Be vigilant in watching for pedestrians ANY place, especially while city driving.

Below is an older man crossing a divided four lane road with a median and no intersection where he is crossing!
This is also a curved road, making it more dangerous.
Notice a white car passing on the side of the road he just left.

It is VERY common for me to see four or five or more pedestrians jaywalking in one hour and a half lesson with a drive student in a big city.


In this picture a car is turning while the pedestrians are in the crosswalk. The pedestrians are crossing legally, and in Oregon, so is the driver.

The law in Oregon says you must give pedestrians a lane and a half at an intersection with a light, and that is about the space the pedestrians have here.


Bicyclists in the city:
the second biggest hazard

Bicyclists are very vulnerable to injury in a collision but being on a bike, if a driver does hit them, there is a reasonable chance it will only do damage to the bike, not the cyclist.

This is why I say they are second under pedestrians for hazards to watch out for on city streets.

Look over your shoulder for bicyclists or pedestrians passing you before a turn.

This is especially for right turns and especially when there is a bike lane to your right.
Although it is not uncommon to see a cyclist riding on the wrong side of the road,
so looking over your left shoulder on a left turn is a good idea too.

Watch for cyclists running stop signs.

When you come to an intersection with a stop sign for the cross street watch for a bicyclist running the stop sign.

By law they should stop at stop signs, but they frequently don't stop, especially if they are coming down hill and don't want to lose momentum.

In Oregon, bicyclists are trying to change the law so they can legally not stop at a stop sign.

In my opinion as a driver, they would just be making themselves more likely to be hit by drivers expecting them to stop or not seeing them.

Keep plenty of distance with bicyclists ahead of you since they are more vulnerable to injury if they are hit.

Pass when you see it's clear on the left and keep your foot off the gas until you have passed them.

This picture shows about 3 car lengths behind the cyclists, which would be about three seconds on this road at 25 MPH.


Driving through City Blocks

Remain very light on the gas pedal driving between inner-city blocks.

In this picture we just got past one traffic signal, this light coming up is red and so is the light the next block down.

Inner-cities have short blocks, and at almost every intersection there are traffic signals.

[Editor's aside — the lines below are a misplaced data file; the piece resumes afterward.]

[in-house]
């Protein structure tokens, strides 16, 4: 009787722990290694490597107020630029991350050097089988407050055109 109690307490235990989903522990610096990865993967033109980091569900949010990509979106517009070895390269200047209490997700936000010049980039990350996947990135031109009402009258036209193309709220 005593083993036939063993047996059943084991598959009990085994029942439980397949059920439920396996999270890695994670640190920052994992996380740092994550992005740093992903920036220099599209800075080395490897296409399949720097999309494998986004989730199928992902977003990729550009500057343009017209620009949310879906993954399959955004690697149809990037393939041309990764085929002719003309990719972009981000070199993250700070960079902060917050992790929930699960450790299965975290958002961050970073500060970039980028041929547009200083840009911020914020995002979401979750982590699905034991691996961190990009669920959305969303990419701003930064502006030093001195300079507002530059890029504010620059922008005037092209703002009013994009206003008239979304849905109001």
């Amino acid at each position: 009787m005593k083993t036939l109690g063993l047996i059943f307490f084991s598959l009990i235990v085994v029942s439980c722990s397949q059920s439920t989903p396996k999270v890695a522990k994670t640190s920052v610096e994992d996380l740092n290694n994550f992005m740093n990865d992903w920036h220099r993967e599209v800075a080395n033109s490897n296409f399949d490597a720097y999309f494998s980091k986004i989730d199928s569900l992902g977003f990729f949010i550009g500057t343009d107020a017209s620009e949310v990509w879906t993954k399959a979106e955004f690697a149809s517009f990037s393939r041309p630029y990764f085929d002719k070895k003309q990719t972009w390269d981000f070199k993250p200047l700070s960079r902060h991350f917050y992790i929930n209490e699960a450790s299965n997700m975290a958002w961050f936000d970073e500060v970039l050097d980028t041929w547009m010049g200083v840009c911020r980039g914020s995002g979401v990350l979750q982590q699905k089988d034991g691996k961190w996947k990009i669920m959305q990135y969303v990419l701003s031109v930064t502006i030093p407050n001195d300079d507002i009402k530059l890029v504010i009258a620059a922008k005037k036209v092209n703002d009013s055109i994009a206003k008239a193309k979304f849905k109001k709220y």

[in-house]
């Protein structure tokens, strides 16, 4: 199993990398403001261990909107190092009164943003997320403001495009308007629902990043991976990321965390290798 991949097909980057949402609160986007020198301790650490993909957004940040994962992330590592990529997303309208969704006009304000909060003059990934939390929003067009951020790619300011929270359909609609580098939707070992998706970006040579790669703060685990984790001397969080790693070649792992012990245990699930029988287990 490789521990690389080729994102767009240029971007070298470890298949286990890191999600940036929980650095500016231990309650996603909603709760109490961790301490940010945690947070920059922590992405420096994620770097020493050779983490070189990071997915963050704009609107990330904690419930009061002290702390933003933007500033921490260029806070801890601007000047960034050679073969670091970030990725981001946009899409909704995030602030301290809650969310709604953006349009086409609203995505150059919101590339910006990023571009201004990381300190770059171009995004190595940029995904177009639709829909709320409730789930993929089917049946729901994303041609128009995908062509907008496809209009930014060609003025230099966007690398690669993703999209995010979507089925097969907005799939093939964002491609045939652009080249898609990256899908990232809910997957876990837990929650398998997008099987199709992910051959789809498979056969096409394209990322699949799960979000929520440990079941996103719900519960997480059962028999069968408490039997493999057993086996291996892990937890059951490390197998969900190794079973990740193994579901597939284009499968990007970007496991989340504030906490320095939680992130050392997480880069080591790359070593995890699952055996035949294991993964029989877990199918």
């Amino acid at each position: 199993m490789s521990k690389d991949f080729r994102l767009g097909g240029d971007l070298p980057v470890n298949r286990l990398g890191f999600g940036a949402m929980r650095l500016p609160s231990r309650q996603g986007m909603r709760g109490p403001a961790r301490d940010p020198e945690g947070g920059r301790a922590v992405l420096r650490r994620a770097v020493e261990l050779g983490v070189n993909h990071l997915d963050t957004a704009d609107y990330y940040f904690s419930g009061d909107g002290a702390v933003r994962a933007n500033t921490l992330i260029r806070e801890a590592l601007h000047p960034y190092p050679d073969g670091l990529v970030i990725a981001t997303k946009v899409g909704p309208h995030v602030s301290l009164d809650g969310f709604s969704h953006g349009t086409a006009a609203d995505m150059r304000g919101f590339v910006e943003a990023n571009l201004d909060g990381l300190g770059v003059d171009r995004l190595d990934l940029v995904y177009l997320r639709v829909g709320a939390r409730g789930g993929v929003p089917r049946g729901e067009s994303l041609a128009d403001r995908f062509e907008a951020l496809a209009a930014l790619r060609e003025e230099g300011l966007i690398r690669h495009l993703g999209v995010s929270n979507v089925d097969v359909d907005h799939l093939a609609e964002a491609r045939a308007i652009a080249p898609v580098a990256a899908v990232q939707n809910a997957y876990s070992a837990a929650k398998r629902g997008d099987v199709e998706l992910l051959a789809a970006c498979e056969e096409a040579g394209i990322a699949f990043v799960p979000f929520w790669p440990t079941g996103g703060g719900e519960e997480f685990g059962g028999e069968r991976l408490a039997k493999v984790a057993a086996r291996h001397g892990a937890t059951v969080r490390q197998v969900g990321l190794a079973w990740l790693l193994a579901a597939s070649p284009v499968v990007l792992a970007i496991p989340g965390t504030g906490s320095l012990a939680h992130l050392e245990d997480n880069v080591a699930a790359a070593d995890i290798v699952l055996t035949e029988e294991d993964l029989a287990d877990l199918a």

This is the "business district", no wonder it is only 20MPH speed limit!
With these conditions, having a lead foot on the throttle would cause a collision very quickly.



Make sure you can clear the intersection before proceeding into it.

In this picture the red pavement is for pedestrians and the narrow light colored pavement is the cross street.
The tracks are for the transit system, making this road more congested.

The signal lights are positioned on poles to the left and right,you can see they are green, but we can't proceed because traffic is backed up to the crosswalk ahead.

This is very common on city streets especially in heavy traffic.


One Way streets

When you enter the heart of almost any city in the U.S., and probably in other countries as well, you enter a "One Way Grid".

When you enter the One way grid, you will likely see the sign left below.
When you exit the One way grid you will likely see the sign right below.


One way grids have proven to increase traffic flow and reduce vehicle and pedestrian collisions compared to two way city streets.

Traffic signals can have shorter cycle timing on one way streets because there is no need for left turn signals.
There is also no oncoming traffic to wait for while turning left. This not only speeds up traffic, it eliminates collisions from not yielding the right of way on left turns.

Pedestrians also only need to look one direction for traffic, aside from looking behind for drivers turning onto the road they are crossing. Studies have shown one way streets have fewer pedestrian collisions than two way streets.


Most of the problems drivers have with one way city streets is when turning, especially left.
One rule to remember when turning:

Turn into the closest lane you legally can turn into.

On a one way street this would be the nearest left lane when turning left, unless pavement markings guided you into another lane.

It's fairly easy to remember to turn into the right lane when turning right because that is the correct lane on both one way and two way streets, unless you live where you drive on the left side of the road.

One exception to this rule,at least in Oregon and probably other states is when the closest lane to turn into is a turn lane only and you want to go straight, you may by-pass the turn lane to get into the lane that goes straight.

The turn lane will normally have a solid white divider line as seen in the picture below.

Sometimes there will be a two way street crossing a one way street in the middle of a one way grid.

A one way street will have all white divider lines.

If you are turning left and see all white lines, get into the closest lane you can.
If you see a yellow divider it is a two way street, get on the right side of the yellow line.

To know which direction the one way goes, beside looking at the way arrow:

All the cars will be parked the same direction on both sides of a one way street.


Signs and signals will be going one direction one a one way road.


Notice the stop signs are facing one direction on BOTH sides of the road. This is a one way street with no white divider lines, it only has one lane.
This is the exception, not the rule. Most of the time with no divider lines the road is a two way street.